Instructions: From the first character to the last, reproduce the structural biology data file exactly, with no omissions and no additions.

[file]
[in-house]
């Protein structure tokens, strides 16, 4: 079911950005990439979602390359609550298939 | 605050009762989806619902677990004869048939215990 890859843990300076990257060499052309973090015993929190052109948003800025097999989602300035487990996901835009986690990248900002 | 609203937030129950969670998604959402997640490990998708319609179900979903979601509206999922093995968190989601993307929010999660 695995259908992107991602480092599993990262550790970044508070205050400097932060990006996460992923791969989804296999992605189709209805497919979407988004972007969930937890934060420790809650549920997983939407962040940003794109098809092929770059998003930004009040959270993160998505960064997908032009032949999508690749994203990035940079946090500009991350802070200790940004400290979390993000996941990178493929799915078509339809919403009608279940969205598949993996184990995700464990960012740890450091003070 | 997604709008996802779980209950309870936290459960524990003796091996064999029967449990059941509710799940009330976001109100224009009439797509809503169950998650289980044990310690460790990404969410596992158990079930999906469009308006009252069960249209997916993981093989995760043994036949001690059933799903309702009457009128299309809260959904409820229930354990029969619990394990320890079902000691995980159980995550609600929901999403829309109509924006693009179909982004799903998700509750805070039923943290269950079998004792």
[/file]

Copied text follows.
[in-house]
């Protein structure tokens, strides 16, 4: 079911950005990439979602390359609550298939 | 605050009762989806619902677990004869048939215990 890859843990300076990257060499052309973090015993929190052109948003800025097999989602300035487990996901835009986690990248900002 | 609203937030129950969670998604959402997640490990998708319609179900979903979601509206999922093995968190989601993307929010999660 695995259908992107991602480092599993990262550790970044508070205050400097932060990006996460992923791969989804296999992605189709209805497919979407988004972007969930937890934060420790809650549920997983939407962040940003794109098809092929770059998003930004009040959270993160998505960064997908032009032949999508690749994203990035940079946090500009991350802070200790940004400290979390993000996941990178493929799915078509339809919403009608279940969205598949993996184990995700464990960012740890450091003070 | 997604709008996802779980209950309870936290459960524990003796091996064999029967449990059941509710799940009330976001109100224009009439797509809503169950998650289980044990310690460790990404969410596992158990079930999906469009308006009252069960249209997916993981093989995760043994036949001690059933799903309702009457009128299309809260959904409820229930354990029969619990394990320890079902000691995980159980995550609600929901999403829309109509924006693009179909982004799903998700509750805070039923943290269950079998004792």